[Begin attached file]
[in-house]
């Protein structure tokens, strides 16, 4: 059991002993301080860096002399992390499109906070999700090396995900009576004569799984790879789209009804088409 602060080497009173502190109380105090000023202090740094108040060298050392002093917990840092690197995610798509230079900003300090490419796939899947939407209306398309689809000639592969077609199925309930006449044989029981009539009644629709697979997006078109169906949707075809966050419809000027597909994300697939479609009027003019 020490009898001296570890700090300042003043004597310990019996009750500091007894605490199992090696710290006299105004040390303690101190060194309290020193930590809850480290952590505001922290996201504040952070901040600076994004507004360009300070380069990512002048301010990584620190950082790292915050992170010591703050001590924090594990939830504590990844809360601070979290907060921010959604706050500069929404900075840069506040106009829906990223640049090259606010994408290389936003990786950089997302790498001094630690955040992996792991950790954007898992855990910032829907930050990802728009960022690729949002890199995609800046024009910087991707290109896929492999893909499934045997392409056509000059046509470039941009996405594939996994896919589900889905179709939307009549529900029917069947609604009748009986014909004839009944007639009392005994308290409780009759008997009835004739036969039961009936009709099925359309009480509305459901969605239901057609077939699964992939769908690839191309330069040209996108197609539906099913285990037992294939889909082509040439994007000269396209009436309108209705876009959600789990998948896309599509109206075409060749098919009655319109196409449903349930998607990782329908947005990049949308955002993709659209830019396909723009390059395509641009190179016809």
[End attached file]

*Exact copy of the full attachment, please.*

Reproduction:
[in-house]
């Protein structure tokens, strides 16, 4: 059991002993301080860096002399992390499109906070999700090396995900009576004569799984790879789209009804088409 602060080497009173502190109380105090000023202090740094108040060298050392002093917990840092690197995610798509230079900003300090490419796939899947939407209306398309689809000639592969077609199925309930006449044989029981009539009644629709697979997006078109169906949707075809966050419809000027597909994300697939479609009027003019 020490009898001296570890700090300042003043004597310990019996009750500091007894605490199992090696710290006299105004040390303690101190060194309290020193930590809850480290952590505001922290996201504040952070901040600076994004507004360009300070380069990512002048301010990584620190950082790292915050992170010591703050001590924090594990939830504590990844809360601070979290907060921010959604706050500069929404900075840069506040106009829906990223640049090259606010994408290389936003990786950089997302790498001094630690955040992996792991950790954007898992855990910032829907930050990802728009960022690729949002890199995609800046024009910087991707290109896929492999893909499934045997392409056509000059046509470039941009996405594939996994896919589900889905179709939307009549529900029917069947609604009748009986014909004839009944007639009392005994308290409780009759008997009835004739036969039961009936009709099925359309009480509305459901969605239901057609077939699964992939769908690839191309330069040209996108197609539906099913285990037992294939889909082509040439994007000269396209009436309108209705876009959600789990998948896309599509109206075409060749098919009655319109196409449903349930998607990782329908947005990049949308955002993709659209830019396909723009390059395509641009190179016809």